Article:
Unfortunately, you don’t automatically get access to the QAS, and it’s not available for every test

student success

How do you order the QAS?

Fortunately, this is pretty simple! When signing up for an SAT test date, you’ll also have the option of ordering and paying for the QAS as part of the registration. 

If you don’t sign up before the test, you can still order the QAS by going to the “My Score Reports” section of your College Board account. You have up to five months after your test date to order! 

The QAS costs $18, regardless of whether you order it before or after the test. If your family can afford it, the fee for the QAS is absolutely worth it.

(If you have a fee waiver for the SAT, you can get the QAS at no extra cost.)


If you signed up for the QAS, you’ll see it as part of your score report. Generally, that means you’ll have access to it about two weeks after your test date.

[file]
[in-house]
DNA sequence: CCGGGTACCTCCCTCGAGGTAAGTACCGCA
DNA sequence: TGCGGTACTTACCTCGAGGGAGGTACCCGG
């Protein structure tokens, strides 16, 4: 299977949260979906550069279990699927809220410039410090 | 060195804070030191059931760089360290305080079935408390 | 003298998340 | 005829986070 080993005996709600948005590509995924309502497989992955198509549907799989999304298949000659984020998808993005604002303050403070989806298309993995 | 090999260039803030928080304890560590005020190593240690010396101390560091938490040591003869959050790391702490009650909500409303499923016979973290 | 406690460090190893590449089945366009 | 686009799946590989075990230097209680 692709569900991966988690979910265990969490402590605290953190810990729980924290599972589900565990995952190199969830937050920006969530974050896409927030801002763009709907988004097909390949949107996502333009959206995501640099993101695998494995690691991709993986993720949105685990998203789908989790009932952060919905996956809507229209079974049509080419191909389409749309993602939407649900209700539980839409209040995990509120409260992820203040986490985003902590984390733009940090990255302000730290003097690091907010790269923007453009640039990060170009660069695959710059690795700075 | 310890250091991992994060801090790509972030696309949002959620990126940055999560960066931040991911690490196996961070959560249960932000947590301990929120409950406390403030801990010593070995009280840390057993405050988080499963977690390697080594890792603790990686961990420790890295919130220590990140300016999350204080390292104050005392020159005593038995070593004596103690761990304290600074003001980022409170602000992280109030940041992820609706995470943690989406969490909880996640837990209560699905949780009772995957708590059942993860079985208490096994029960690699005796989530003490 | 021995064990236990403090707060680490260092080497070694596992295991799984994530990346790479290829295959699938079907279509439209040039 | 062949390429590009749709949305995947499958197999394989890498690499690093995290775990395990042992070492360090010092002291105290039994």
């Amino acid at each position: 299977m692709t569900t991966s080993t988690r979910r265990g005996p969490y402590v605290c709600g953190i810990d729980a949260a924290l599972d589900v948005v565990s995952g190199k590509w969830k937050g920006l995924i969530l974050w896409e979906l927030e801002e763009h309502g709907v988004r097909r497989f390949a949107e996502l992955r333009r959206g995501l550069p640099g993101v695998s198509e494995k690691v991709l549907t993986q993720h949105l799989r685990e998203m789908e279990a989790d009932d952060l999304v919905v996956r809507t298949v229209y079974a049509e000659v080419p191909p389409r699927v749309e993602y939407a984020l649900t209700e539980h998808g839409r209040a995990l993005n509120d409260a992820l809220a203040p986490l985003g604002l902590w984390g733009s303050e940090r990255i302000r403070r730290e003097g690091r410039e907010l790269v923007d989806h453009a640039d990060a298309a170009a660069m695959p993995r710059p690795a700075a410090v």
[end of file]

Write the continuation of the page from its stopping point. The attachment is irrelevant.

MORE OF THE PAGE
When is the QAS offered?

In the US, the SAT is offered seven times a year, once each in March, May, June, August, September, October, November, and December. 

However, the QAS is offered for only three of the SAT test dates: March, May, and October. That means that you only have the option of ordering the QAS if you test during one of those months. 

SAT QAS availability dates

For those testing with school based accommodations or on a Sunday, only the May QAS is guaranteed. For the March and October test dates, you’ll have to call College Board two weeks before your test to confirm whether it’s offered or not. 

Note that if you’re testing digitally at a school or testing center, the QAS is not available regardless of test date. We don’t yet know how the QAS will work once the SAT changes significantly in March 2024 (in 2023 for international students) and moves to digital-only.

If you’re testing internationally, you may not be able to request the QAS. Students testing in Canada can request the QAS only for the March test, while students in Puerto Rico can request the QAS only for the May test.